Kerry in Israel on new Mideast peace push

Kerry in Israel on new Mideast peace push
Israeli Foreign Minister Avigdor Lieberman greets US Secretary of State John Kerry (L) ahead of their meeting at the David Citadel hotel in Jerusalem January 3, 2014.

JERUSALEM - US Secretary of State John Kerry met Israeli Prime Minister Benjamin Netanyahu on Thursday, after arriving on a four-day visit aimed at pushing Middle East peace talks forward.

The two men held talks in Jerusalem, launching what is expected to be an intense process of shuttle diplomacy between Israeli and Palestinian leaders.

Kerry has faced fierce opposition from both sides to any compromise on mostly irreconcilable demands since he kick-started direct negotiations in July after a three-year hiatus.

His visit comes with Palestinian and Israeli leaders accusing each other of lacking serious commitment to achieving lasting peace after decades of conflict.

A State Department official told AFP ahead of Kerry's trip that he aims to hammer out a framework to guide the sides through the tough final months of talks, due to end in late April after an agreed nine-month negotiating period.

"I plan to work with both sides more intensely in these next days to narrow the differences on a framework that will provide the agreed guidelines for permanent status negotiations," Kerry told reporters after meeting Netanyahu.

"An agreed framework would be a significant breakthrough," he added.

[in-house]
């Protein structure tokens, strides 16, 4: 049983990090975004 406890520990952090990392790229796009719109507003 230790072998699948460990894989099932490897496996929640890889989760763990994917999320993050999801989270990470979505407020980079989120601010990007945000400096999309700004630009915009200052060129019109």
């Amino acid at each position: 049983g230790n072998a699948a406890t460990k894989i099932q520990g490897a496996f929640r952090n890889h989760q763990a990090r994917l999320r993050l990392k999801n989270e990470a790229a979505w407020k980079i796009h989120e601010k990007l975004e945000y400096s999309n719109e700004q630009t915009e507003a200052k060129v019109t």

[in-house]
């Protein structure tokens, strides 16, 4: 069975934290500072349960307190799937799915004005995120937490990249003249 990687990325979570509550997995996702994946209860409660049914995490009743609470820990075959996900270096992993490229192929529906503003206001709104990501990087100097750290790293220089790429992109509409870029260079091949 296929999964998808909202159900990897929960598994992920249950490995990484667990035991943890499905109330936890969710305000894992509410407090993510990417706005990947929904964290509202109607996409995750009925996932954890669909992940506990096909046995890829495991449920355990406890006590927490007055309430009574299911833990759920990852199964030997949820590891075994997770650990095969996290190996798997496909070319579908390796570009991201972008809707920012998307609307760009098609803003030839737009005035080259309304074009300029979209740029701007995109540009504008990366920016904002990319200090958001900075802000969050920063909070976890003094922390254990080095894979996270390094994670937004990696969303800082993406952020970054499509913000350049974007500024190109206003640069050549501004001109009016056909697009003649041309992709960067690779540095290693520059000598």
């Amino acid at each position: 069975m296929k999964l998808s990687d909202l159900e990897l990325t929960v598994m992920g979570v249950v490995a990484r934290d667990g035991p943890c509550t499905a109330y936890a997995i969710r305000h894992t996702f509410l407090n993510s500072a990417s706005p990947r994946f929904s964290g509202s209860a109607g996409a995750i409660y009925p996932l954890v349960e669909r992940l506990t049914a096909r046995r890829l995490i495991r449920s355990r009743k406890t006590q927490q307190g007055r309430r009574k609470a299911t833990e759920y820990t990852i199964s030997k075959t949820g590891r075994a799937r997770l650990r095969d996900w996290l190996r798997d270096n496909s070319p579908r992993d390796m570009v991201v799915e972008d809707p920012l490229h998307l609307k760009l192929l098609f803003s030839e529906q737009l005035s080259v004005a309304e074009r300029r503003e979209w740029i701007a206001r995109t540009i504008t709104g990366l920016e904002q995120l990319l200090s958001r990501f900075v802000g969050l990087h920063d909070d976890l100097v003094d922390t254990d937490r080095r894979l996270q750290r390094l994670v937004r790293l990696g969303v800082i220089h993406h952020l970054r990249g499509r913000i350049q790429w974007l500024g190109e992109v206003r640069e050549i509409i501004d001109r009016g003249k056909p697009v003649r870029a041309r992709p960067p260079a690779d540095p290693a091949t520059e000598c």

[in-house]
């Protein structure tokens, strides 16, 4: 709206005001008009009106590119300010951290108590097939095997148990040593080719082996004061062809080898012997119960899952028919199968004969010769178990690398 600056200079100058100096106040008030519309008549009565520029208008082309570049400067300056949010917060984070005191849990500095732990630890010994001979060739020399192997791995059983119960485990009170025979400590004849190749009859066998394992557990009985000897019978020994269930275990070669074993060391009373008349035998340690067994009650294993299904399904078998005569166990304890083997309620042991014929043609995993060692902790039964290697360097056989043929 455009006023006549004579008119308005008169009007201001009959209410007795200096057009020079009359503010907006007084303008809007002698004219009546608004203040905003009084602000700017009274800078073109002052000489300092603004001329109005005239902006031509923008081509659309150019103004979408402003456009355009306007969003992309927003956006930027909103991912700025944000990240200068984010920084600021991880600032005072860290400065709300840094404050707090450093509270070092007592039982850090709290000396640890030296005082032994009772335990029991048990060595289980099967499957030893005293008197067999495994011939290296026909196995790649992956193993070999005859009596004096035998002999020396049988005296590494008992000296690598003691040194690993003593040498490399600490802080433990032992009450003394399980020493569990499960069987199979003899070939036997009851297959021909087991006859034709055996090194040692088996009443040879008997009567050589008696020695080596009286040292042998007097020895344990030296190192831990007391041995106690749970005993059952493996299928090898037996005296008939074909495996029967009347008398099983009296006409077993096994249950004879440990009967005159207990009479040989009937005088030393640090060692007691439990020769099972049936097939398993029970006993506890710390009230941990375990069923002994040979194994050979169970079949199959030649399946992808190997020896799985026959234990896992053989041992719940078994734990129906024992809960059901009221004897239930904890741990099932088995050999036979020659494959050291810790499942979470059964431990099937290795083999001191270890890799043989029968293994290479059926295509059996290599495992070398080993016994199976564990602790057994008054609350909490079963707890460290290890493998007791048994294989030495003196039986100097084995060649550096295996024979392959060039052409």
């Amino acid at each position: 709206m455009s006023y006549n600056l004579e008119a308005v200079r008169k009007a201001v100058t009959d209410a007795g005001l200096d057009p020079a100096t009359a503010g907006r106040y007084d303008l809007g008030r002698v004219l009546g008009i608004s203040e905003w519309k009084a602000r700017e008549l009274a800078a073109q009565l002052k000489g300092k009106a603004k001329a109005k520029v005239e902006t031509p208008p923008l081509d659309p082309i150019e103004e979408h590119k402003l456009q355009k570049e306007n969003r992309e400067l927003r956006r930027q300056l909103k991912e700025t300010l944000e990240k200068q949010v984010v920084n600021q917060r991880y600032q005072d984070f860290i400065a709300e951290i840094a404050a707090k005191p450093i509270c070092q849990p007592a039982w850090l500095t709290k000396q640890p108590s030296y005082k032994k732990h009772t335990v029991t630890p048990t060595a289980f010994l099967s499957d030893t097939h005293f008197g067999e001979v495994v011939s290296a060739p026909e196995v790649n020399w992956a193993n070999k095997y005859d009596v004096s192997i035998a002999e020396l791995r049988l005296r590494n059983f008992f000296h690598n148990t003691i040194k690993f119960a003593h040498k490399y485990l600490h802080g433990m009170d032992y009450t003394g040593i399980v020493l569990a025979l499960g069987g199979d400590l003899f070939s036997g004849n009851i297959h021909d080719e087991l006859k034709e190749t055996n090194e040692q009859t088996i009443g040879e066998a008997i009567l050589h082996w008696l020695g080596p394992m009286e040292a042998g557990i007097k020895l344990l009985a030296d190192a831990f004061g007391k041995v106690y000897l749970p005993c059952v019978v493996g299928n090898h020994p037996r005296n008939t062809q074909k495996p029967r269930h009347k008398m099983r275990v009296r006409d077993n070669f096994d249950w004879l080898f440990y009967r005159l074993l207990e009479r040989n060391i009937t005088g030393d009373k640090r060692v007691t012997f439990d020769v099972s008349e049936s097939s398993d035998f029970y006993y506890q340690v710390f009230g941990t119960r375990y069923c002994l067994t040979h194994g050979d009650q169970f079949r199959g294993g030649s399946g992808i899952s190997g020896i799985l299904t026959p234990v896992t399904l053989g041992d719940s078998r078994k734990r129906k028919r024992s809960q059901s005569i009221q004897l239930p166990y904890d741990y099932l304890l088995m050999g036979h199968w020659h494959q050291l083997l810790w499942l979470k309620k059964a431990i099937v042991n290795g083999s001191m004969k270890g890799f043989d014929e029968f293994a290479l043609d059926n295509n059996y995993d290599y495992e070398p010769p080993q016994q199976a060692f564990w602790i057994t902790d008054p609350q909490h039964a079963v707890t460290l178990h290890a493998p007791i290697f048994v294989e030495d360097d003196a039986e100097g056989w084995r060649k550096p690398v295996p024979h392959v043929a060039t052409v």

Kerry and his team, led by special envoy and former ambassador Martin Indyk, hope to have the framework in place soon, addressing the core issues.

These include the contours of the borders of a future Palestinian state, the fate of Jerusalem which both sides claim as their capital, and Palestinian refugees.

The Palestinians want borders based on the 1967 lines that existed before the Six-Day War, when Israel captured the West Bank and east Jerusalem.

But Israel wants to hold onto existing settlements it has built inside occupied Palestinian territory since then.

On security, Israel wants to maintain a military presence in the Jordan Valley, where the West Bank borders Jordan, under any future peace deal.

The Palestinians reject this demand, seeking instead for an international force to be stationed there to guarantee security.

Palestinians reject Jordan Valley proposal

A senior official in the Palestine Liberation Organisation reiterated Palestinian rejection of US proposals for security in the Jordan Valley, in a statement released after Kerry's arrival.

"The proposed framework restricts Palestinian sovereignty on Palestinian territory," Abed Rabbo said.

"A measure that could really push the talks forward is drawing up complete borders between the Palestinian state and Israel, based on the 1967 lines... and having a clear timetable for withdrawal from all Palestinian territory."

Kerry's visit comes two days after Israel freed the third of four batches of 104 veteran Palestinian prisoners as a goodwill gesture agreed under the talks process.

However, the release was expected to be followed by announcements of further Israeli settlement expansion on Palestinian territory, an issue that has crippled the talks and angered the international community.

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